Here comes the new year -- fresh as a midnight snowfall and mercifully free of Y2K worries.
You might think this would be a good time to discuss what events will unfold during the next year in personal computing and on the Internet. But to paraphrase HAL, the renegade computer in "2001: A Space Odyssey," let me say: "I'm sorry, I'm afraid I can't do that."
Sure, speculation can be fun. But in a realm as fast-moving and unpredictable as technology, predictions are either overly general, soon obsolete or flat-out wrong. Doubt it? Consider those who expected another banner year for dot-coms in 2000.
So let us instead take the advice of futurists who say that the very best way to forecast the future is to make it happen.
In that spirit, I offer these New Year's resolutions for making the most of your personal computing experience in 2001 and beyond.
--Be the boss: You've probably got a chunk of money invested in your computer. So resolve to make the most of it. Find out how the computer can make your life easier, more enjoyable, more active, more informed. The PC is a powerful tool if you can find ways to make it can work for you.
--Play games: Yes, a PC can be a powerful tool. But it's a pretty good toy as well. Loosen up a little and try one of the hundreds of computer games on the market. From flight simulators to arcade games to traditional board games and card games, there's something to amuse anyone. Make this the year your PC gives you some fun.
--Track your finances: Surveys consistently show that personal finance is one of the top reasons people own and use a personal computer -- and with good reason. A computer can help you find out where your money goes, help you pay bills and help you track investments. If you're not using personal-finance software like Quicken or Microsoft Money, 2001 would be a good time to start.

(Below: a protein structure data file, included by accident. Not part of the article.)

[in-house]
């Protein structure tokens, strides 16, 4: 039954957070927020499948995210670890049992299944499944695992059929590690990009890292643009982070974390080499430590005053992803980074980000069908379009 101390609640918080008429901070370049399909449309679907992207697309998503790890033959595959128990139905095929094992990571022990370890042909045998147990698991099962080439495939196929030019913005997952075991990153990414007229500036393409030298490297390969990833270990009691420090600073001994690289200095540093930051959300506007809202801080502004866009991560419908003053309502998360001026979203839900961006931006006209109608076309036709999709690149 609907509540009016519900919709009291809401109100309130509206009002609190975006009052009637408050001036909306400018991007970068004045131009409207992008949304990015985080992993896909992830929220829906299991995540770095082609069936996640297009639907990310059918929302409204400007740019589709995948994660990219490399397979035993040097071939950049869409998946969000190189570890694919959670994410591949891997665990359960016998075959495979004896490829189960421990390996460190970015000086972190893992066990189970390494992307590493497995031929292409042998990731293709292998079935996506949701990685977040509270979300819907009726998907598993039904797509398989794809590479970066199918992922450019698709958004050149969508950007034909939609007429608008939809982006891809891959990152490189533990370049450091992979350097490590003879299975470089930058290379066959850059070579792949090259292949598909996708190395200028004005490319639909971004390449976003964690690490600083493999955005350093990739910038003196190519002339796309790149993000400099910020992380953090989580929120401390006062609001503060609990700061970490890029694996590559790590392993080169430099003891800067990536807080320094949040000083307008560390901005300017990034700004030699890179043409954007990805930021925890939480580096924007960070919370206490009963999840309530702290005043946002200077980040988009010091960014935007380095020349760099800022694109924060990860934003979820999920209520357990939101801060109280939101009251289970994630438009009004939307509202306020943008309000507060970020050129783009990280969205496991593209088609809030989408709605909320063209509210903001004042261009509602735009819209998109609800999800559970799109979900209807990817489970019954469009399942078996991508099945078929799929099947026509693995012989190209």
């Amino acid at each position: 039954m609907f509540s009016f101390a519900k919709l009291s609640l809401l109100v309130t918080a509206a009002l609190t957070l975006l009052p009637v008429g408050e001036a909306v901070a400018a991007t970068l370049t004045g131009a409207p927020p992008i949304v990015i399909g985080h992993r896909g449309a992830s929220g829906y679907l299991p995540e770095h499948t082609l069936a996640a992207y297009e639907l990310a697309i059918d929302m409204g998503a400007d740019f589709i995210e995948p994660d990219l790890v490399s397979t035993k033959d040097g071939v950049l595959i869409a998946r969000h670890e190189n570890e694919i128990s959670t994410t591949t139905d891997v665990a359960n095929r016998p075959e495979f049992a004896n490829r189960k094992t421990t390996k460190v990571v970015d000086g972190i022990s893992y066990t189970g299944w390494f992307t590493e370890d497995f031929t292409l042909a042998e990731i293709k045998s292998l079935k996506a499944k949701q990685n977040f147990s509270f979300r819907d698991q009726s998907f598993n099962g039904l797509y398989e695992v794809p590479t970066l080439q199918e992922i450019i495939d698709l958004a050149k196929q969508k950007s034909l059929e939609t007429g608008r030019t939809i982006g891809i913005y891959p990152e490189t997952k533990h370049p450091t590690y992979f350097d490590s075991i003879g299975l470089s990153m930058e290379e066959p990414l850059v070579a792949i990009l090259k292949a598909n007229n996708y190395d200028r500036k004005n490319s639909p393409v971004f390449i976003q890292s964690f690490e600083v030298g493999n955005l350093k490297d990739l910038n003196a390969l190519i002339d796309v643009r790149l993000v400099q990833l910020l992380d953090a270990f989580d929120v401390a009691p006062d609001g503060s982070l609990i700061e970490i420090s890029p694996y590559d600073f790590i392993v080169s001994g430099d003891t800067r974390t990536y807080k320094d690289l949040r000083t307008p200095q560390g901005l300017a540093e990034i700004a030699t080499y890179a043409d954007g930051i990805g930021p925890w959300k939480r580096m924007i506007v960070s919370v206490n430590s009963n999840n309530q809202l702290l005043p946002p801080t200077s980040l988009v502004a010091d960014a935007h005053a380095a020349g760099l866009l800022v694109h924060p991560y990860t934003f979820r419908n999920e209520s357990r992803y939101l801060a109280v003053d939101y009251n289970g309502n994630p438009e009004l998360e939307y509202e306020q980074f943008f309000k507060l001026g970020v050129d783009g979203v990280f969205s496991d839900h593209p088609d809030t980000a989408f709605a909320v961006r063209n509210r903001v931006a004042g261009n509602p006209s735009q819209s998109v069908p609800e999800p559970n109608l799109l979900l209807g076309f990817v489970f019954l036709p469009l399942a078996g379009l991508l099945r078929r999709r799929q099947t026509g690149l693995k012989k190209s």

--Back up your data: You bet it's a chore, but making backup copies of your data is essential. If you use your computer for anything significant, the data stored there is more valuable than your car. And you wouldn't dream of leaving the car uninsured, would you? In fact, regular data backups are better than auto insurance because sooner or later, having backups will pay off.
--Make music: Digital audio turned out to be the "killer" application of 2000, as millions of users flocked to software like Napster and Gnutella as a way to download their favorite songs. Whatever your taste in music, don't let 2001 go by without at least looking into how music moves over the Internet.
--Pay the piper: Could this be the year you finally pay for whatever shareware may be residing on your hard drive? Any good software is well worth the money. Send a check to the people who wrote the program that you downloaded for free.
--Kick it up a notch: You just can't have an Internet connection that's too fast. So consider upgrading your present link to one of today's broadband options, such as cable Internet or DSL. Yes, they're more costly than dial-up and subject to technical problems. But high-speed, always-on connections can give you a new perspective on personal computing.
--Be germ-free: If you're not already using anti-virus software, get some. It's not very expensive, and it does a good job of protecting your computer from infections that could erase your entire hard drive.
--Welcome to the machine: 2001 could be a good year to discover what makes your personal computer tick. Community colleges and other venues are good places to learn the fascinating story of what's inside a PC and how those parts work together.
--Hit the Net: The Internet offers vast amounts of information and literally thousands of free services. Regardless of how much computer experience you already have, look for something new on the Net that can make your life easier or more enjoyable. It's bound to be out there somewhere.
Distributed by the Los Angeles Times-Washington Post News Service
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